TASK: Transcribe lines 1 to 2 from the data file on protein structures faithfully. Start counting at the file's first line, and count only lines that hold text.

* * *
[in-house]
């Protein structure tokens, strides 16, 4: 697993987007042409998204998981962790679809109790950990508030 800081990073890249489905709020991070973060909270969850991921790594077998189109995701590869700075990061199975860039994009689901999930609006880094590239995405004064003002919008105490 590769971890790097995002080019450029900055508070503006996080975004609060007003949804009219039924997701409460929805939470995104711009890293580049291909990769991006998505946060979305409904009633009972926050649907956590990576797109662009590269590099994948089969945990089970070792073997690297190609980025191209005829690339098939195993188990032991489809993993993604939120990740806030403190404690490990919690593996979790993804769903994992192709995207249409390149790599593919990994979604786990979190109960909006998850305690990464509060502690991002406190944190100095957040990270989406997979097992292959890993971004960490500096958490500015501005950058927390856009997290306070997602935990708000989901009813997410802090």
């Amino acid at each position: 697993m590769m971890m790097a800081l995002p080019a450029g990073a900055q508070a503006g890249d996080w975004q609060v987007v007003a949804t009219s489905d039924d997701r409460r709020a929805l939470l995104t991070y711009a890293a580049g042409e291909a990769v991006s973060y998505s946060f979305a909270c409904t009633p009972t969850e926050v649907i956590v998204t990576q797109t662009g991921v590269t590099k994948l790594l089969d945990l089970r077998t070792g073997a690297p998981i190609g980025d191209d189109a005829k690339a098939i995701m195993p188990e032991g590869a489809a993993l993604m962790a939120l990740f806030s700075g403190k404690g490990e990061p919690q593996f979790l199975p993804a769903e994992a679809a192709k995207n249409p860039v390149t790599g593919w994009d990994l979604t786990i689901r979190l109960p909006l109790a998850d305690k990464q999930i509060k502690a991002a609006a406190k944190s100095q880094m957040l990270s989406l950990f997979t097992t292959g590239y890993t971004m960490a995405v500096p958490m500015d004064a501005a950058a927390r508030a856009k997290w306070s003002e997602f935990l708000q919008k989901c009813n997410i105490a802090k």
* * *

[in-house]
């Protein structure tokens, strides 16, 4: 697993987007042409998204998981962790679809109790950990508030 800081990073890249489905709020991070973060909270969850991921790594077998189109995701590869700075990061199975860039994009689901999930609006880094590239995405004064003002919008105490 590769971890790097995002080019450029900055508070503006996080975004609060007003949804009219039924997701409460929805939470995104711009890293580049291909990769991006998505946060979305409904009633009972926050649907956590990576797109662009590269590099994948089969945990089970070792073997690297190609980025191209005829690339098939195993188990032991489809993993993604939120990740806030403190404690490990919690593996979790993804769903994992192709995207249409390149790599593919990994979604786990979190109960909006998850305690990464509060502690991002406190944190100095957040990270989406997979097992292959890993971004960490500096958490500015501005950058927390856009997290306070997602935990708000989901009813997410802090």